Barry art exhibition celebrates Gypsy, Roma and Traveller cultures

A newly-opened exhibition in Barry aims to celebrate the rich artistry of Gypsy, Roma and Traveller cultures across Wales, as well as raise awareness of the discrimination faced by members of these communities.

Based in the Art Central Gallery inside Barry's Town Hall, the free exhibition features specially commissioned artwork by Gypsy, Roma and Traveller artists.

As well as showcasing innovative works in a variety of mediums, organisers hope that the exhibition can build bridges between communities.

"A lot of the work today is very much about inviting people from other communities that might misunderstand our own, that might stereotype us, that might not sort of see us in the kind of beautifully human way that our artworks show us," said Corrina Eastwood, one of the exhibiting artists of 'Gypsy Maker 5'.

Gypsy Maker 5 provides a platform for artists like Corrina Eastwood to develop their practise and showcase new bodies of work.

Organisers are inviting people to enjoy the art on display, take part in workshops and learn about the artistic heritage and traditions of cultures that may have been otherwise unfamiliar to them.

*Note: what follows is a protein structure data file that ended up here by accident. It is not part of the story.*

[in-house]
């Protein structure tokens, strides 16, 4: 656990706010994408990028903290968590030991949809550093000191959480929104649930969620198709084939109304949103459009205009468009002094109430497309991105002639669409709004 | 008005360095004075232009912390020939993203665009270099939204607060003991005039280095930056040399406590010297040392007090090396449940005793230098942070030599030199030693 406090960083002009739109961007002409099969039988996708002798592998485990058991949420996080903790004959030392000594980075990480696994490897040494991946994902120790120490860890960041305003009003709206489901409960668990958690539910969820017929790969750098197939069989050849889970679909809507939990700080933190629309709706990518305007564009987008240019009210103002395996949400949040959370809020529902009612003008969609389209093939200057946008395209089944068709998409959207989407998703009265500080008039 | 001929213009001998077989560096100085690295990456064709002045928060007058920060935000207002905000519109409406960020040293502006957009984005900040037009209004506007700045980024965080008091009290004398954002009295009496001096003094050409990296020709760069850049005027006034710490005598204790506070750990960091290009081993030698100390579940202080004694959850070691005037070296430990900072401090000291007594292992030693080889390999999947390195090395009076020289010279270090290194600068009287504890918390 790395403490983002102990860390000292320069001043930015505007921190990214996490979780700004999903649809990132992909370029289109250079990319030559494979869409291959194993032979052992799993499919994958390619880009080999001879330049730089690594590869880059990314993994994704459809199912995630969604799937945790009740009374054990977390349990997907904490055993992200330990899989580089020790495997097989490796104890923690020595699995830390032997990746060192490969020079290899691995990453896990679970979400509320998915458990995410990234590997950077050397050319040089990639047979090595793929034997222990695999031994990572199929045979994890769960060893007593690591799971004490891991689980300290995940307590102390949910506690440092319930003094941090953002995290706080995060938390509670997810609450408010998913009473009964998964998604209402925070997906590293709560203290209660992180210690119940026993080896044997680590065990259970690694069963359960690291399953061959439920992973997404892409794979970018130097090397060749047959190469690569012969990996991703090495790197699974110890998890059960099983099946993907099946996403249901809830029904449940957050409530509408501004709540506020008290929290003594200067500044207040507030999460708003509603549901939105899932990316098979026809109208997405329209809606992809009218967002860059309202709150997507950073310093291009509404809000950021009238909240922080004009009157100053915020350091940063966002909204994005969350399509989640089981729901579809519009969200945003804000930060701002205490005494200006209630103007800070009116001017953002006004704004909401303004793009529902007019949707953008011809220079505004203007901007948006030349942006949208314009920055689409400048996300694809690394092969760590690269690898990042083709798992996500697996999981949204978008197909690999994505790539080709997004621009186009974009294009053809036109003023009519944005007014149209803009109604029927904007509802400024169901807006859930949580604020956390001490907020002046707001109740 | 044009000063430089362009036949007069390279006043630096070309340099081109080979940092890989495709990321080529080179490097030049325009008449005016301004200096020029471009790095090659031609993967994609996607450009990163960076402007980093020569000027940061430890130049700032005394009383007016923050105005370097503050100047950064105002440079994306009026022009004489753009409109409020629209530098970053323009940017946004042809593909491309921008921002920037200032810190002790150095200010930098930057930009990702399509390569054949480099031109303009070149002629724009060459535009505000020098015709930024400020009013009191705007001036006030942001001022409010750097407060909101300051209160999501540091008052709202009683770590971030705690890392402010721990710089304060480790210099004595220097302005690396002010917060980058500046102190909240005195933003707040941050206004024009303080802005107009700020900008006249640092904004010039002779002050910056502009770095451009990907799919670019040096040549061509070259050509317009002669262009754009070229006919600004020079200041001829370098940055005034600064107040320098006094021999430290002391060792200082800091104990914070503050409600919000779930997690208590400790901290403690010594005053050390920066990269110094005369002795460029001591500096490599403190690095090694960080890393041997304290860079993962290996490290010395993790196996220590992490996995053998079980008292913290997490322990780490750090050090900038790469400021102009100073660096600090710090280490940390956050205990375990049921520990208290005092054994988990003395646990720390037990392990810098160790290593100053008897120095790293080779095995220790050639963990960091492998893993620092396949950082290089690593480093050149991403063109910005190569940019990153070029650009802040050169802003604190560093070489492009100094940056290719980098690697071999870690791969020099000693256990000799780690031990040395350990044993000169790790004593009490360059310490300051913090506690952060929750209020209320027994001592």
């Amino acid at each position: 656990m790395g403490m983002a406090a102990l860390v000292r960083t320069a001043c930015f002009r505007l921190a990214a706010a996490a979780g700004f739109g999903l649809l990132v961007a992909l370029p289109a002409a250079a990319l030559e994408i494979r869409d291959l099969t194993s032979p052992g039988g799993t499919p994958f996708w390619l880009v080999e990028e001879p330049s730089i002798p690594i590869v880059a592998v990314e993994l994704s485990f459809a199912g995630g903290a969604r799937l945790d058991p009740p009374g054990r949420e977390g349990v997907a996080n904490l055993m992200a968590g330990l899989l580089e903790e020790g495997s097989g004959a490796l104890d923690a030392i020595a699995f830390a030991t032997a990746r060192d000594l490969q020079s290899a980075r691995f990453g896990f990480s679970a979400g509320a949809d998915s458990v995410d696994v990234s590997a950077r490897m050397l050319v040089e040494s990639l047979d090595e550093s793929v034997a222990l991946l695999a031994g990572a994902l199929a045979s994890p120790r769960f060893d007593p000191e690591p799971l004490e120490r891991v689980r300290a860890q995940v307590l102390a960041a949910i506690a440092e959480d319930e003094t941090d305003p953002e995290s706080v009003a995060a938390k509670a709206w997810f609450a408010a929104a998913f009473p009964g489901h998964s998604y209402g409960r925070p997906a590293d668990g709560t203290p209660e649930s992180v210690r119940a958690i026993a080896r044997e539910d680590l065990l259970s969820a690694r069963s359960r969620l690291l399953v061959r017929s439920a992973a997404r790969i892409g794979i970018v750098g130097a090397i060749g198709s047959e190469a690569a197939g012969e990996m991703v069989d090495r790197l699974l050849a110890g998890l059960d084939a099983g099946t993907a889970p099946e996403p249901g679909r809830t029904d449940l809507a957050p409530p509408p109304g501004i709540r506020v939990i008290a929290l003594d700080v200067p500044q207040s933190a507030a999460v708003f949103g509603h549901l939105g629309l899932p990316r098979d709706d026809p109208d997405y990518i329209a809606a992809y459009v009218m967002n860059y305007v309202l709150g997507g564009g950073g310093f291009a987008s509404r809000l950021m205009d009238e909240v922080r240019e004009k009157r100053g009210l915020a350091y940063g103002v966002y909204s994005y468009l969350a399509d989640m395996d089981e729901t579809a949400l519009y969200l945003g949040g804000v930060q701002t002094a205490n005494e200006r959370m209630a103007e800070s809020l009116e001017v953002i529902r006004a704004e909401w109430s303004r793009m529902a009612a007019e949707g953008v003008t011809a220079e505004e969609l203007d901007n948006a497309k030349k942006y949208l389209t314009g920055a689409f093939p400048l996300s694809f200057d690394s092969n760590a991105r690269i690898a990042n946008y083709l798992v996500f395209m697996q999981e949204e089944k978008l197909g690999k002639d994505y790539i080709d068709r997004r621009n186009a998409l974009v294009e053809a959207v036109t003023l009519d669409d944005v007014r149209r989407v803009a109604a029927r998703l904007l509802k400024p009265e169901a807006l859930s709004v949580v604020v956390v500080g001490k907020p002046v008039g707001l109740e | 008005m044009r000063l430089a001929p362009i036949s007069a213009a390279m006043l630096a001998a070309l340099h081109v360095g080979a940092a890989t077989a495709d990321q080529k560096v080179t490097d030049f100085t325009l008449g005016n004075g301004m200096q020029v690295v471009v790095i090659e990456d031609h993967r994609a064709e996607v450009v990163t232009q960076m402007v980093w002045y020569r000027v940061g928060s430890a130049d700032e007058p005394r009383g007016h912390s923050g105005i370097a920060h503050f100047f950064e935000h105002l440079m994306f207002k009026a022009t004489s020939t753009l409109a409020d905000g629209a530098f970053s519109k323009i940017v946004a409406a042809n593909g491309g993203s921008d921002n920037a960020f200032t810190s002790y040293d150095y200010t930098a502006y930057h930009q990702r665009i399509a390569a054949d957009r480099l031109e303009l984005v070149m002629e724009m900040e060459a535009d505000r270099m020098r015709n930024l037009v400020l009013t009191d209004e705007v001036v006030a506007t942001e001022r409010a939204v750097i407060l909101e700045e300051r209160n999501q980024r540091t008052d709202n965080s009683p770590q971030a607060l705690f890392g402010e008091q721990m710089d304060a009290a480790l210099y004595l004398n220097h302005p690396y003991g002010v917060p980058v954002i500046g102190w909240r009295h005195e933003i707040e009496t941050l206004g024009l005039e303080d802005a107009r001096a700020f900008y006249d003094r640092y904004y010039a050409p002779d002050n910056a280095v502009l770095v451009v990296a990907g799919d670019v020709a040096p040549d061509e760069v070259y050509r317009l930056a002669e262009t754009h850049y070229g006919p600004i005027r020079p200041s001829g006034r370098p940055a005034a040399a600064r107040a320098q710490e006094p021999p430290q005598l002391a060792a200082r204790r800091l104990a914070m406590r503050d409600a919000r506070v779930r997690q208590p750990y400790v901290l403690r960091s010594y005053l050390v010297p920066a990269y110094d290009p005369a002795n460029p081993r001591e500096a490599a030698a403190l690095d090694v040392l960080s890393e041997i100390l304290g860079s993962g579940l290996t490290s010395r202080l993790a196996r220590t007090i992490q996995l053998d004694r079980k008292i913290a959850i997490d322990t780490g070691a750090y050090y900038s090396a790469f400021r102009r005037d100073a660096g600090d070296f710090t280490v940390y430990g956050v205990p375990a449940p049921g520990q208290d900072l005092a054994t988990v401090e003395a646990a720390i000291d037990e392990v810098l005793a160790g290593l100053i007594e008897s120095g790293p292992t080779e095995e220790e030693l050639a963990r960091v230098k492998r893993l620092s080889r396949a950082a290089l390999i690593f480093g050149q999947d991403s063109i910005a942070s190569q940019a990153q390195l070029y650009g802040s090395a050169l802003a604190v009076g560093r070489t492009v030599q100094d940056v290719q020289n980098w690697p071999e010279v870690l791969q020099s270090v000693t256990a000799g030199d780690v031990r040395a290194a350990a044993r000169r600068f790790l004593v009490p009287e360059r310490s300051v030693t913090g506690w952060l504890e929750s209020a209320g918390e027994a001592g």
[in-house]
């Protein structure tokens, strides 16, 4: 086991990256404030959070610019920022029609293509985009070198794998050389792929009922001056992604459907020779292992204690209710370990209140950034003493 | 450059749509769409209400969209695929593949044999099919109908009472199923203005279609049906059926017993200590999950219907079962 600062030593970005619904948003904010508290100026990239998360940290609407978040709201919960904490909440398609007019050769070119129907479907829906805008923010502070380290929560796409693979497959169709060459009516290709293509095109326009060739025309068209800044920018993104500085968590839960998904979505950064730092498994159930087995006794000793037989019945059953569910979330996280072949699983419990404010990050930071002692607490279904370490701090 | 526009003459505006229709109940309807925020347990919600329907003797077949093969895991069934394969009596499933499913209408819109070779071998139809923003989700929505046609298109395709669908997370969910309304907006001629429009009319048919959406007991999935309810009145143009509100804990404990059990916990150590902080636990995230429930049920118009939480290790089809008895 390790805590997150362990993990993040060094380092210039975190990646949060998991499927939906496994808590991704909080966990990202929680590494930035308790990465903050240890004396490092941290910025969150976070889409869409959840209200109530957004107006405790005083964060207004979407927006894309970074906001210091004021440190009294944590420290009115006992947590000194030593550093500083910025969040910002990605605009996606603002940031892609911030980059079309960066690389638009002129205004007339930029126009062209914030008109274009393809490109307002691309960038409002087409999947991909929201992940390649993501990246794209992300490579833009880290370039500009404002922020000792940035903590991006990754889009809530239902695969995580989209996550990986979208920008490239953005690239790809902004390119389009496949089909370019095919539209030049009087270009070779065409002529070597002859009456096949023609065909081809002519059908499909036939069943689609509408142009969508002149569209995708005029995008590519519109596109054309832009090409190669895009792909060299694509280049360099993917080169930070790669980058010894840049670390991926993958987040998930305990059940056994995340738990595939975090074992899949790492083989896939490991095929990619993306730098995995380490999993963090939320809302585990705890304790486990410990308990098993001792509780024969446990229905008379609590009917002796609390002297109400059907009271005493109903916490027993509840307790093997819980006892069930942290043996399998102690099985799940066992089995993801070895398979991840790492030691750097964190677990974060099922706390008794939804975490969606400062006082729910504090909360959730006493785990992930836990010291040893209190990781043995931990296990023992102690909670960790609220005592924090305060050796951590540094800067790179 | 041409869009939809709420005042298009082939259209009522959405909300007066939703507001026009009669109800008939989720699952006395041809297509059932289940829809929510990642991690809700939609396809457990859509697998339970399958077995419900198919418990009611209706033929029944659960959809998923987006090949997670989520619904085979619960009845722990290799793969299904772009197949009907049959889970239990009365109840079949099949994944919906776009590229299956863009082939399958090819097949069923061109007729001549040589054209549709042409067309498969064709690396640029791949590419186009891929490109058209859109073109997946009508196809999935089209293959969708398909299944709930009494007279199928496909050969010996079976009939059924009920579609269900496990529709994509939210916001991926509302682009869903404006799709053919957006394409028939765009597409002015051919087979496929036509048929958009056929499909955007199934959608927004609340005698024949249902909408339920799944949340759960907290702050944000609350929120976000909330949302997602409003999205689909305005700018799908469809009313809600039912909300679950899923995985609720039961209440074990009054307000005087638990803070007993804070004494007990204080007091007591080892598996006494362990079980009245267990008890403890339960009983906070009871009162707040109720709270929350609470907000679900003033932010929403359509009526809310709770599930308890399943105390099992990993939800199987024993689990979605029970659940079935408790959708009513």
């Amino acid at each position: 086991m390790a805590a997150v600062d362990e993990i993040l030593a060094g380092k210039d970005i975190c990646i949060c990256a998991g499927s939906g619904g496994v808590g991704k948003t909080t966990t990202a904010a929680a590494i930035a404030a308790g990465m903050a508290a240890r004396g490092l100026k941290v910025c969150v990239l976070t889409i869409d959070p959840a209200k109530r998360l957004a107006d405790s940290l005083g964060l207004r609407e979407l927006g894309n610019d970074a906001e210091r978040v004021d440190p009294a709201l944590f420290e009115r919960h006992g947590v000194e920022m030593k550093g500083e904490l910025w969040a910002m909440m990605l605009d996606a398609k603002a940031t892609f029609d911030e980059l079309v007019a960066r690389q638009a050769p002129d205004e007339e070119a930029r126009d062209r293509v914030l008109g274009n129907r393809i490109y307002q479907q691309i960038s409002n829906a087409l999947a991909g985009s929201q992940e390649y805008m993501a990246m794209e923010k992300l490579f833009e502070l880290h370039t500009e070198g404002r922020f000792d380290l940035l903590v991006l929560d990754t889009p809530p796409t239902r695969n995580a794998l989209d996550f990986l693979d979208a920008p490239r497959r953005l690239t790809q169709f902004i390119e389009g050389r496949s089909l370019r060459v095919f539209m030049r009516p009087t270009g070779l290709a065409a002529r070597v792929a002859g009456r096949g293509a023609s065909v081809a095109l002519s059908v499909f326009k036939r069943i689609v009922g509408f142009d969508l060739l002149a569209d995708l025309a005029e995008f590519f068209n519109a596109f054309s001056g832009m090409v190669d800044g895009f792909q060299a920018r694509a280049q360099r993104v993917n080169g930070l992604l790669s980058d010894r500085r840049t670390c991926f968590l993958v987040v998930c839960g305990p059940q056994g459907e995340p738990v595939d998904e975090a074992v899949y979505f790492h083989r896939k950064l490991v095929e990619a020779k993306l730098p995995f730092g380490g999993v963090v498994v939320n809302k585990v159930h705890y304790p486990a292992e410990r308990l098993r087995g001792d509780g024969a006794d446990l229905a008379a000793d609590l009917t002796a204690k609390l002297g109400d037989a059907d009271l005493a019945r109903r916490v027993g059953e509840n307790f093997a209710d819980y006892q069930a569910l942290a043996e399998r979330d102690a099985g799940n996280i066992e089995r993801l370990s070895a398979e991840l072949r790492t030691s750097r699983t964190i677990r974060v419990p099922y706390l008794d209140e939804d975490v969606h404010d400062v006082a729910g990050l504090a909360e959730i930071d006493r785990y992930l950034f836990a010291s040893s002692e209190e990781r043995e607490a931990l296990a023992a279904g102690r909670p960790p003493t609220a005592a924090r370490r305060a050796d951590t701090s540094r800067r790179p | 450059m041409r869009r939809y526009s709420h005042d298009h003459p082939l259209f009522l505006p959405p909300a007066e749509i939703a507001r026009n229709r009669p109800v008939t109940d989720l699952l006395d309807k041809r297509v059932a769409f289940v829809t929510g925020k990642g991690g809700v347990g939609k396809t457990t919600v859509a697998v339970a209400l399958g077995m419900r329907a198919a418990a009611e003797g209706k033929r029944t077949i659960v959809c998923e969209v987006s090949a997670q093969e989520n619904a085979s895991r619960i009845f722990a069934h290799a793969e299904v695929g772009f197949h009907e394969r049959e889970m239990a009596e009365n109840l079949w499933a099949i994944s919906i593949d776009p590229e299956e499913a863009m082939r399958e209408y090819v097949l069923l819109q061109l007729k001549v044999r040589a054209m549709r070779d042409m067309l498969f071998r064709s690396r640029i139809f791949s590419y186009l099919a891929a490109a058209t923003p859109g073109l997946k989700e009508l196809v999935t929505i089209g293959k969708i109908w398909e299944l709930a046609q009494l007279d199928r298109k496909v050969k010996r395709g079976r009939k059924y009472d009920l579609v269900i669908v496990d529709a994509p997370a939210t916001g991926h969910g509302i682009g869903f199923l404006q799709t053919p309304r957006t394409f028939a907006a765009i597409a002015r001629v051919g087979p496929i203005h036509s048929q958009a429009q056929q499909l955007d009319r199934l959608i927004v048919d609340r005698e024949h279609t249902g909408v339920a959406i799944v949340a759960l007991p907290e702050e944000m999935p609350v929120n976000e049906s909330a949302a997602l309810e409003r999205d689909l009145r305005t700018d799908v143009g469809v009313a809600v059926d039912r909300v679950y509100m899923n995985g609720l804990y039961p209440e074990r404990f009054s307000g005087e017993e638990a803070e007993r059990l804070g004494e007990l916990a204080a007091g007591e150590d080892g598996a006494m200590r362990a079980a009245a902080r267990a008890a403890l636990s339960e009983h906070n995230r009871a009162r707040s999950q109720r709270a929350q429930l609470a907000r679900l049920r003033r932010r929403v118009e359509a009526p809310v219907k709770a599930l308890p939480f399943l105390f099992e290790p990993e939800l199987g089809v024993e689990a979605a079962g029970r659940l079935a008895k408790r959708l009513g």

Another of the exhibiting artists is Imogen Bright Moon, a craftswoman and weaver. She says she aims to explore her Gypsy heritage through her mother."I think the Gypsy community have that instinct to create, make, and express, so I think an artwork is just a wonderful vehicle for that mode of expression and conversation," she said.

"We can all talk around a piece of art."

One of the pieces shows a contemporary flamenco dance that explores wider societal themes.

Gypsies, Roma and Travellers are "amongst the most marginalised groups in our society," according to the Welsh Government.

This is due to the discrimination, inequality and a lack of opportunities often faced by members of these communities.

Curator of Gypsy Maker, Dr Daniel Baker, says that he hopes the Barry exhibition will feed into the project's wider social purpose.

He said: "This is a good starting point for us to make our culture more widely known and also consequently more accepted by society at large."

The exhibition has been supported by the Arts Council of Wales and commissioned by the Romani Cultural and Arts company.